Supportive Bloke

Yup, the T23 were, thanks to the idiot John Nott, built far too cheaply which is coming home to roost now.

Nick C

You can also add to that, as has been said already on this thread, the 2010 review under the even bigger idiot Cameron, really compounded the problem. What is needed now is a very hard headed look at the needs of the fleet, and then a solid commitment to getting it right. For instance if the need is for 30 escorts each with a 30 year life, the HMG a have to commit to one ship being delivered each year. If it’s 20 then one every 18 months. And this should be a cross party agreement it’s too important to be part of the usual Westminster slanging matches.


SKODA Class was once a common derogatory moniker for the Type 23 but seems to have largely dropped out of use.

Supportive Bloke

To start with they were to be cheap ASW tin cans with no defensive armament.

Fortunately lessons learned from Corporate stopped that stupidity.

They were built a lot more flimsily than the Counties, say, were.


Sea Wolf plus Harpoon was a very capable defensive armament for a frigate , similar to the T22 that preceded it.
T23 was more of a Leander /Amazon replacement

Supportive Bloke

At the time it was state of the art.

But the original designs were for a very, very cheaply built tin can with no worthwhile offensive or defensive armament.

Because of the work done, post Corporate, the tin can was, fortunately, upgraded to a hull that met the new BDR standards.

Steven B

The Flight I’s are getting extended to 40 years. They say on a ship by ship basis, but not aware of any being inspected and declared just 35 years for this ship, so far.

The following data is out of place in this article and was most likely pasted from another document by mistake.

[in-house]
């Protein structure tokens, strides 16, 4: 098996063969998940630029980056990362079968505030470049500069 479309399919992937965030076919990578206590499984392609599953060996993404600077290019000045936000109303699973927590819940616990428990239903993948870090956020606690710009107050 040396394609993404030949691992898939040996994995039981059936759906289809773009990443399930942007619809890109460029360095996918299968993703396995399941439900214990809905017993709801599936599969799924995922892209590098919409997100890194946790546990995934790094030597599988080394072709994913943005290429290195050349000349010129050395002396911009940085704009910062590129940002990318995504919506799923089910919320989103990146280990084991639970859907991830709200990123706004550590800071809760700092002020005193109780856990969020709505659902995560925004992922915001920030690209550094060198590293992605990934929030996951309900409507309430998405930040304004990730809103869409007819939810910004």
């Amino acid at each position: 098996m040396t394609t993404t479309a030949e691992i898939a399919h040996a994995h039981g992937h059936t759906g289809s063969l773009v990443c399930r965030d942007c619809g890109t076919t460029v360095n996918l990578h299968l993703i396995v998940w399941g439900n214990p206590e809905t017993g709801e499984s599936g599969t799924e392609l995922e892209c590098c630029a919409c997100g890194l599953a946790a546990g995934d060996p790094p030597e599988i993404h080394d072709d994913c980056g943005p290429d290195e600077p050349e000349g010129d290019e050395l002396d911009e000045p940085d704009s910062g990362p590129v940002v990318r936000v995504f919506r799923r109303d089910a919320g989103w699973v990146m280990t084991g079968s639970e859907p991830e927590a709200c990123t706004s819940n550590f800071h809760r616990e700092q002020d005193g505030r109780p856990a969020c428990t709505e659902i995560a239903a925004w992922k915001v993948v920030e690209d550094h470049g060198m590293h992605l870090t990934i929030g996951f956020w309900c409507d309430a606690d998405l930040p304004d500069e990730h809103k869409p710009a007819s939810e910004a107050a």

Likely to be block retirement for the early AB IA or have mechanical only upgrades as the complex Aegis hardware and radar interfaces are difficult and expensive to replace/upgrade even for the later IIA block

Steven B

Any Flight IIA that has already undergone DMP I would be surprised if they revisited for further upgrades.


In part, this is a consequence of the commitment of so much of a tight budget to build and (partially)equip the carriers. Escort orders were delayed for years to help balance the books and we now have a surface fleet far too small for arguably its most important role- countering a still real Russian submarine threat.
In the short term, there is little that can be done to improve the situation. The Type 31 programme is by modern standards quite rapid and appears to be on schedule. The T26 build rate is glacially slow, yet ASW is the capability under pressure. Even if sub optimal, could T31 be fitted with sonars to cover the shortage until T26s are available? The Danish navy uses the Iver Huitfeldts for ASW.
Any further reduction in escort numbers makes the commitment to a CSG and 2 LSGs look absurdly over ambitious.


I wouldn’t be surprised if either one of the LSG’s gets dropped or they are made into NATO missions with partners providing the escort elements of the group. The 2 ASW and 2 AAW escorts on standby for a CSG deployment are likely to be seen as higher priority.


There is no reason why you couldn’t fit a hull sonar or even a TA system to a T31, that’s just money, as long as you have some. What is more of an issue is where are the crew to man those systems coming from? T45 sonar has effectively been put into hibernation several years ago to release the sonar rates to help man the T23 frigates. We don’t have enough qualified people, unless you move them off the T23’s if they are retired early.